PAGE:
The Last of the Bushrangers Chapter 5 page 2
Story of the KellyGang - the Sup Hare's book
The Last of the Bushrangers.
The Last of the Bushrangers by Sup Hare
Ned Kelly’s family, Steve Hart, and Joe Byrne
Ned Kelly had two brothers and four sisters, Dan, Jim, Mrs Gunn, Mrs Skillian, Kate and Grace. His father, who died in 1865, was a notorious criminal, having been transported from Ireland . He married a Miss Quinn, and all her people were thieves. The mother (Mrs. Kelly) is still alive, but was in gaol during most of the time her sons were outlaws, having been convicted of aiding in the shooting of Constable Fitzpatrick.
Dan Kelly was born in 1861, and was a good deal mixed up with Ned in his criminal pursuits. They were the terror of all persons who travelled with stock in that part of the district, and many drovers were accustomed to go miles out of their way to avoid Greta, for fear of their cattle being stolen. Dan was always known to be a cunning low little sneak, he would be prowling about half the night seeing what he could pick up; of course he knew every road, lane, and mountain gully in the district, and could ride about the darkest night and find his way as if in his own garden. (see drawing)
Steve Hart was born in 1860, near Wangaratta, he also was a horse stealer, and was frequently prowling about of a night to pick up a stray drayman's horse, or any other animal that did not belong to him.
Joe Byrne was born in 1857 at Woolshed, near Beechworth. He was a fine strapping young fellow, but he took early in life to evil courses, and received a sentence of six months in Beechworth for cattle-stealing. He was educated at the Eldorado school, where he and Aaron Sherritt were most intimate friends.
Aaron Sherritt, who figures conspicuously throughout this narrative, was born near Beechworth. His parents and sisters were respectable and well-conducted people, his father having been in the police force in the old country. He was a strapping, tall, well-made young fellow, and associated him-self with the Kellys and Byrne in their horse-stealing raids, giving himself up entirely to a disreputable life.
It will be observed that as the Kelly family lived near Greta, the Hart family near Wangaratta, with the Warby ranges behind them, and Joe Byrne's family resided at Woolshed, they had miles of ranges to retreat into with which they were well acquainted, and to this fact I attribute in a great measure their successful evasion from arrest. If, for instance, the police made up their minds to search the interminable ranges at the back of Greta, extending for over one hundred miles, the outlaws would, through their sisters, get the information furnished to them that the police were in that district, and they would shift their position during the night to the Warby Ranges , at the back of Hart's place; if parties of police were sent there, they would move over to Byrne's friends. In this manner they could find retreats over hundreds of miles of impenetrable mountains, amongst which they had been brought up all their lives, and where they knew every road, gully, and hiding place.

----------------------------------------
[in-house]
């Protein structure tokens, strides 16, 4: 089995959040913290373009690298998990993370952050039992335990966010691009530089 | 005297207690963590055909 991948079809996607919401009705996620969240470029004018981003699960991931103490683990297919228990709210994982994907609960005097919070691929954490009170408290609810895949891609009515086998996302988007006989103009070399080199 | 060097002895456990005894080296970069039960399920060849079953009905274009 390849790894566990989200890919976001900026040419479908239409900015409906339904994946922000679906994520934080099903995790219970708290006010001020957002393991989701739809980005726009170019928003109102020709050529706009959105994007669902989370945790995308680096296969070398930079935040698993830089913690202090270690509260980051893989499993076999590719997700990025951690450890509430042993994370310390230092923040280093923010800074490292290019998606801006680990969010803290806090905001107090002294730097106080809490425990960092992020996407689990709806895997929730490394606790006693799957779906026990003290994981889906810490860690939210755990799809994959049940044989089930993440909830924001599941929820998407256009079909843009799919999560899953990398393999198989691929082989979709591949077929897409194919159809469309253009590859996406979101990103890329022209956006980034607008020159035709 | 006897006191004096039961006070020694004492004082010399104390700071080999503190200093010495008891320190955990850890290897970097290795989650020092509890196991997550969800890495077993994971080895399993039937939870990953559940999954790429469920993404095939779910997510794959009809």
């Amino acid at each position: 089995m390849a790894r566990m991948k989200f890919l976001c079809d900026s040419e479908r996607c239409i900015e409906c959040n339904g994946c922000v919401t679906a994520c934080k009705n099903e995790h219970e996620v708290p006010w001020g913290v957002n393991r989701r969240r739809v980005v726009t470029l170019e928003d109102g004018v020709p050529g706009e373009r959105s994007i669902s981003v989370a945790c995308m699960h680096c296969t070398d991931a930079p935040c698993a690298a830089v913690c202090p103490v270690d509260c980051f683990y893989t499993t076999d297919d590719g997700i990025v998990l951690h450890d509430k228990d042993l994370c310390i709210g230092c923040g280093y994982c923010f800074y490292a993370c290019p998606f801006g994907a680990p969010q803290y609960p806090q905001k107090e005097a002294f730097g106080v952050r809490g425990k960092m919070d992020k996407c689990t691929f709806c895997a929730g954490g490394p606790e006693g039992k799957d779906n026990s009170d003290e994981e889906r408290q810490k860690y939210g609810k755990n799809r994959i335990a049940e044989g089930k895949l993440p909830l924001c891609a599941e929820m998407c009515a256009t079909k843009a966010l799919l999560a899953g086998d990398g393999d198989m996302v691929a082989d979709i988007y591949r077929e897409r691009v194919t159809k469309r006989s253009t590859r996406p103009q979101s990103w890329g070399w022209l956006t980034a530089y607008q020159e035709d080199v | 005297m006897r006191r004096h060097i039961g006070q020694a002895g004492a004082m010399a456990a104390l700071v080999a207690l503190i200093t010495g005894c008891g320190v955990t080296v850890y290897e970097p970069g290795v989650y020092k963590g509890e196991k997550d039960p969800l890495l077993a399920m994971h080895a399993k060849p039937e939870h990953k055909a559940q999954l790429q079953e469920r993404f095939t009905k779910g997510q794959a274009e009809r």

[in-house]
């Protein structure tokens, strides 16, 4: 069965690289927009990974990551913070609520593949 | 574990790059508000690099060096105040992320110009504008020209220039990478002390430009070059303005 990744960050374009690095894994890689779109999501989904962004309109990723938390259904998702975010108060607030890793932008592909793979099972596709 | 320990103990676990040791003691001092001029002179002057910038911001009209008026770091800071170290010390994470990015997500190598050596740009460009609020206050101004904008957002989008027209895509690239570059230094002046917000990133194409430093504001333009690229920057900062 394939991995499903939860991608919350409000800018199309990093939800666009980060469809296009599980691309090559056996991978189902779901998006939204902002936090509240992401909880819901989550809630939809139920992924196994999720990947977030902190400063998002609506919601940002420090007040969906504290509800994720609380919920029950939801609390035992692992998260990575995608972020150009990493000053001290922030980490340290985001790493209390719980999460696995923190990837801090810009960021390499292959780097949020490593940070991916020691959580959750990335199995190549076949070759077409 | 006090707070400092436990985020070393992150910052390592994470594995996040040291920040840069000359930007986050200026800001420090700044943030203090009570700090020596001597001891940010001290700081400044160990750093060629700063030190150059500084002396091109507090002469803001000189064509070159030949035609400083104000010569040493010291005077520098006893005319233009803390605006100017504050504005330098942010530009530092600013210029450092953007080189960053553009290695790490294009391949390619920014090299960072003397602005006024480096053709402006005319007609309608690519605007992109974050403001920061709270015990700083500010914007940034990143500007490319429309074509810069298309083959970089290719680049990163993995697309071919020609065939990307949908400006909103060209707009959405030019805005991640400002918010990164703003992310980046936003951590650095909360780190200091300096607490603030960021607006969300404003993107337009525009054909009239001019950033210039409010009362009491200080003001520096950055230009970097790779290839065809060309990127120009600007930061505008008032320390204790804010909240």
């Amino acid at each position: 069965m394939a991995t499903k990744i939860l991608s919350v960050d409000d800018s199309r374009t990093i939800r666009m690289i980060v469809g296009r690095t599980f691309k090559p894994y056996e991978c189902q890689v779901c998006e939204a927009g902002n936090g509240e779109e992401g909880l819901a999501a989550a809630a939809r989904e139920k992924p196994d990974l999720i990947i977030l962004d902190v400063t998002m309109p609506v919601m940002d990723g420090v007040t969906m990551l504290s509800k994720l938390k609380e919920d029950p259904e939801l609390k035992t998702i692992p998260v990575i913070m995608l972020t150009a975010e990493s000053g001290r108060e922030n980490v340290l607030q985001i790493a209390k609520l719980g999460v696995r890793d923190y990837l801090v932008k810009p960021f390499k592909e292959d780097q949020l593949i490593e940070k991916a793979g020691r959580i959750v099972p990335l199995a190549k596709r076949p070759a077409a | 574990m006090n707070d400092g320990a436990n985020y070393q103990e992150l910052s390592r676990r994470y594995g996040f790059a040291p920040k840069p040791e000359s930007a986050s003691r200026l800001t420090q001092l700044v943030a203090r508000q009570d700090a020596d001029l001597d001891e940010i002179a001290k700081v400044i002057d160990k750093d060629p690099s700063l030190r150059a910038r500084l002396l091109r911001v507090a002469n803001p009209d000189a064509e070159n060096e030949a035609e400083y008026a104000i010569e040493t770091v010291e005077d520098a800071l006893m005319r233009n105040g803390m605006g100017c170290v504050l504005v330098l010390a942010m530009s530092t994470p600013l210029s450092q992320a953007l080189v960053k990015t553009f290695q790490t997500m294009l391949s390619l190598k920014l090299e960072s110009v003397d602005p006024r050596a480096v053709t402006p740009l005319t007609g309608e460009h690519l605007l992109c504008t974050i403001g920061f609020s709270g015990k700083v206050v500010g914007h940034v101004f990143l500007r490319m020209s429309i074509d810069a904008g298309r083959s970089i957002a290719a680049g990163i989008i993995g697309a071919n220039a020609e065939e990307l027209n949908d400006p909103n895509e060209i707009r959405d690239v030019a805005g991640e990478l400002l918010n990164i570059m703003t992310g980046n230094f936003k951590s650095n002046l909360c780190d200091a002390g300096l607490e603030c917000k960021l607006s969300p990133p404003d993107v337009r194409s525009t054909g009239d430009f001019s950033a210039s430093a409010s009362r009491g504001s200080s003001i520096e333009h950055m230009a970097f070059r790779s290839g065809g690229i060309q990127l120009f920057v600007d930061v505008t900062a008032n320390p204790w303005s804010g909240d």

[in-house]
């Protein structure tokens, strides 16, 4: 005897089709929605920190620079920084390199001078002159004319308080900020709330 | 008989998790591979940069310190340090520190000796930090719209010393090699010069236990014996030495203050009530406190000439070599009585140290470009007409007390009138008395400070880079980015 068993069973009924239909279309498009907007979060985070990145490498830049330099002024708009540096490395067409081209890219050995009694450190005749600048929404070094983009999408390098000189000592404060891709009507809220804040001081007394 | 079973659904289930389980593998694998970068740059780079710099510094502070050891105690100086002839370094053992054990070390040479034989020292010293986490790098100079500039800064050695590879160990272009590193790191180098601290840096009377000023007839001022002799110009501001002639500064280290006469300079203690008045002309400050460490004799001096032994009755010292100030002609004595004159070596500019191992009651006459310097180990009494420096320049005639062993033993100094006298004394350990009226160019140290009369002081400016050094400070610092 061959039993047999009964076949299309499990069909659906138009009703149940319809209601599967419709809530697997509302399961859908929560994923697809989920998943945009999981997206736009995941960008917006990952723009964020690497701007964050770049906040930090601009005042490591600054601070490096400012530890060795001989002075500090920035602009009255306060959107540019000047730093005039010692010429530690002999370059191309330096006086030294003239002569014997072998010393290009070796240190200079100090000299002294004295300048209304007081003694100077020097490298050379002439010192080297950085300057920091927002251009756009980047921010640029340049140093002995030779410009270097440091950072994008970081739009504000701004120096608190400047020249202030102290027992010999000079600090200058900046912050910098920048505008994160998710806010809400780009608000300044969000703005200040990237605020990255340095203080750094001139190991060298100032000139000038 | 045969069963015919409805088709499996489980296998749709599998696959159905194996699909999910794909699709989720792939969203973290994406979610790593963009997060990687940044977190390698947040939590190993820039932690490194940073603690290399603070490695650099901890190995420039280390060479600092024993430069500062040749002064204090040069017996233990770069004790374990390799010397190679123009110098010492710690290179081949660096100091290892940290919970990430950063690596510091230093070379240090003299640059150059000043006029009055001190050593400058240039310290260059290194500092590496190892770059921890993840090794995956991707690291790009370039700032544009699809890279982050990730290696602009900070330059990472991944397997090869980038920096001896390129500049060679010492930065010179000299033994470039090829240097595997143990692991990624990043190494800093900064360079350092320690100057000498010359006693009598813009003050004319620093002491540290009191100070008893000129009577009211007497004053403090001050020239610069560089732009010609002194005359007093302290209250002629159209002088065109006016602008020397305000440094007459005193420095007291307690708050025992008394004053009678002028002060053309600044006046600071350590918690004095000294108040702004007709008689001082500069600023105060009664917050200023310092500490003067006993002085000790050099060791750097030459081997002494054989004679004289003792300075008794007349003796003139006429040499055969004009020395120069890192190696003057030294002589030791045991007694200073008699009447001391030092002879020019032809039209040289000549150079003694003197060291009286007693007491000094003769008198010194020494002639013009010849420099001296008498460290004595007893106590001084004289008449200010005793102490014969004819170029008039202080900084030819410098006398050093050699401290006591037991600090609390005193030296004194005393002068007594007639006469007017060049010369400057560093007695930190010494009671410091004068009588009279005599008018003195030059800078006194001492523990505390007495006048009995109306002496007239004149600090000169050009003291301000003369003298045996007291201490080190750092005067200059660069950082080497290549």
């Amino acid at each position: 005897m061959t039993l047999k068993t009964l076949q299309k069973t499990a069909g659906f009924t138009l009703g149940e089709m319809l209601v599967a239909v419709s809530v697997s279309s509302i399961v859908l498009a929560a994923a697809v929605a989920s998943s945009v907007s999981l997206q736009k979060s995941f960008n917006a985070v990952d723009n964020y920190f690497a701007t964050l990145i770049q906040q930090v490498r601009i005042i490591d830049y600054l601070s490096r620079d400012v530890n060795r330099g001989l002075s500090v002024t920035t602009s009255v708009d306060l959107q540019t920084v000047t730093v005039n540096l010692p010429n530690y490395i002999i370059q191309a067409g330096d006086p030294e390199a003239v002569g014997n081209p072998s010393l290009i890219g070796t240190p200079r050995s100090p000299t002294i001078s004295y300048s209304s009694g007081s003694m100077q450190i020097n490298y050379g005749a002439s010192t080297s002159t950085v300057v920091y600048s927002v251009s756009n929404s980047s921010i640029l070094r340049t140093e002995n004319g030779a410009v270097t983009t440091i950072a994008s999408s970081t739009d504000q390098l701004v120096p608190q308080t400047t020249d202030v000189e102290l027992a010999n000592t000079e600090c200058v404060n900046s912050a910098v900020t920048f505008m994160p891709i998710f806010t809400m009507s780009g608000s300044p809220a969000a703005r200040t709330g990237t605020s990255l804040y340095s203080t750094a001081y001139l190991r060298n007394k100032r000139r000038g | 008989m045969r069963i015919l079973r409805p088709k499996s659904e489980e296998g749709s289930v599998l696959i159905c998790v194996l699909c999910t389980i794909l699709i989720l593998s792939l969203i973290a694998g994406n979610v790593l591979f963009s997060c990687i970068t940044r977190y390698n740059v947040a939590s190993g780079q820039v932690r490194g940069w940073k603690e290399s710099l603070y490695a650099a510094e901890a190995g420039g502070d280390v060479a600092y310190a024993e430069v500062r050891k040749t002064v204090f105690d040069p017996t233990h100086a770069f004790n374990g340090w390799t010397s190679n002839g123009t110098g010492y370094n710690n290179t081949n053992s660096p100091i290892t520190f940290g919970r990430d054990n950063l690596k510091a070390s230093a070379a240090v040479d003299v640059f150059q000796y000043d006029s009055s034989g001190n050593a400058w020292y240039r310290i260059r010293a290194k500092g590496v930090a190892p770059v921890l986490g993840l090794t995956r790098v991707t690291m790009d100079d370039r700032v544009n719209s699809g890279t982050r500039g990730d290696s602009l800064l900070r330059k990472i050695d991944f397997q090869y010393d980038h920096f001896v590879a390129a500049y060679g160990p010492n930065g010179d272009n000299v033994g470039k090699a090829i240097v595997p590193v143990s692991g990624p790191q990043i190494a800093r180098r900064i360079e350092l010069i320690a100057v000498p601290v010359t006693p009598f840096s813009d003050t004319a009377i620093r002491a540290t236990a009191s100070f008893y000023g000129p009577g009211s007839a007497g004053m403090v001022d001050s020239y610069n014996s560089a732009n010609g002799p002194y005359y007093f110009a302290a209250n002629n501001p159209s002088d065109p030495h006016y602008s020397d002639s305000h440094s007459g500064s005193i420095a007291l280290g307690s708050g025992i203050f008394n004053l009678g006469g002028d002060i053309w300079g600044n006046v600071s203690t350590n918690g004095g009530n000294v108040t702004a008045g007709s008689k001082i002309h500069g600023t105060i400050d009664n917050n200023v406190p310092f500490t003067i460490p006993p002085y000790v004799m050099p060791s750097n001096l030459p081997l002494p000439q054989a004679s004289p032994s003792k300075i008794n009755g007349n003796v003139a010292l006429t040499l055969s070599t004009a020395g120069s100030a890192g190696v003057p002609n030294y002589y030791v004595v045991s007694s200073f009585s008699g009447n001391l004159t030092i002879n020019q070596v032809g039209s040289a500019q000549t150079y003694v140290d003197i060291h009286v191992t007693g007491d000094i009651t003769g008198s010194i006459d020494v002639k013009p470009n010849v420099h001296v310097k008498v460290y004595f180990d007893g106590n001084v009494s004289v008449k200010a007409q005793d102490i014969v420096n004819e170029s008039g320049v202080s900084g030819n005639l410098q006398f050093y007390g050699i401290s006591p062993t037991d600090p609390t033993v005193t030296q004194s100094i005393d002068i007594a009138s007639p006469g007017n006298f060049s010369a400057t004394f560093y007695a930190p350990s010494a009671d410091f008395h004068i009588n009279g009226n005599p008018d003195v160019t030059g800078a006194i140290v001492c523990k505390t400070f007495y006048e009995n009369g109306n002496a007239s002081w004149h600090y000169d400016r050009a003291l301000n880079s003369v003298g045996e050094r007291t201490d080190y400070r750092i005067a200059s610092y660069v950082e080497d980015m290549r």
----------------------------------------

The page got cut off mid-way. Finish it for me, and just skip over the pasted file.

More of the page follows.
The origin of the bushranging outbreak was the shooting at a young constable named Fitzpatrick in April 1878. He had been sent to arrest Dan Kelly at his mother's house near Greta. He was invited into Mrs. Kelly's hut and there set on by a number of people, and in the scuffle Ned Kelly shot him in the wrist. Mrs. Kelly, the mother of Ned and Dan, with two or three others, was subsequently arrested, tried, and convicted for aiding in the shooting of Fitzpatrick, and received long sentences. Warrants were then issued, and a reward of £100 offered for the arrest of Ned and Dan Kelly. For some months nothing was heard of them; they were doubtless in the district, but the police could not lay their hands on them, although every effort was made to capture them.
In October 1878, search parties were organized of three or four men, and were sent to search the mountains. The party in charge of Sergeant Kennedy, one of the best men in the force, comprised also constables Lonergan, Scanlan, and M'Intyre. They had orders to scour the Wombat Ranges . They left Mansfield on the 25th of October, 1878 , with pack-horses and provisions to last them some days. Sergeant Kennedy was a shrewd, intelligent man, and there is every reason to believe he had received information of a most positive nature as to where the Kellys were to be found, the information being supplied by a man whom I must call P--- , a well-educated fellow, who had held various responsible positions in the district, on the promise from Kennedy that if he arrested the offenders, the reward offered by the Government for their apprehension should be paid to him. It is also stated, that no sooner had P--- given this information to Kennedy and seen the police started in search of the bushrangers, than he went straight to the Kellys and told them that Kennedy was to camp in a certain spot in the Wombat Ranges . Kennedy never for a moment thought the Kellys would attack him; such an idea never entered his head, and he camped for the night in a spot he had selected in the Stringy Bark Ranges, about twenty miles from Mansfield; the country was almost impassable from the impenetrable scrub.
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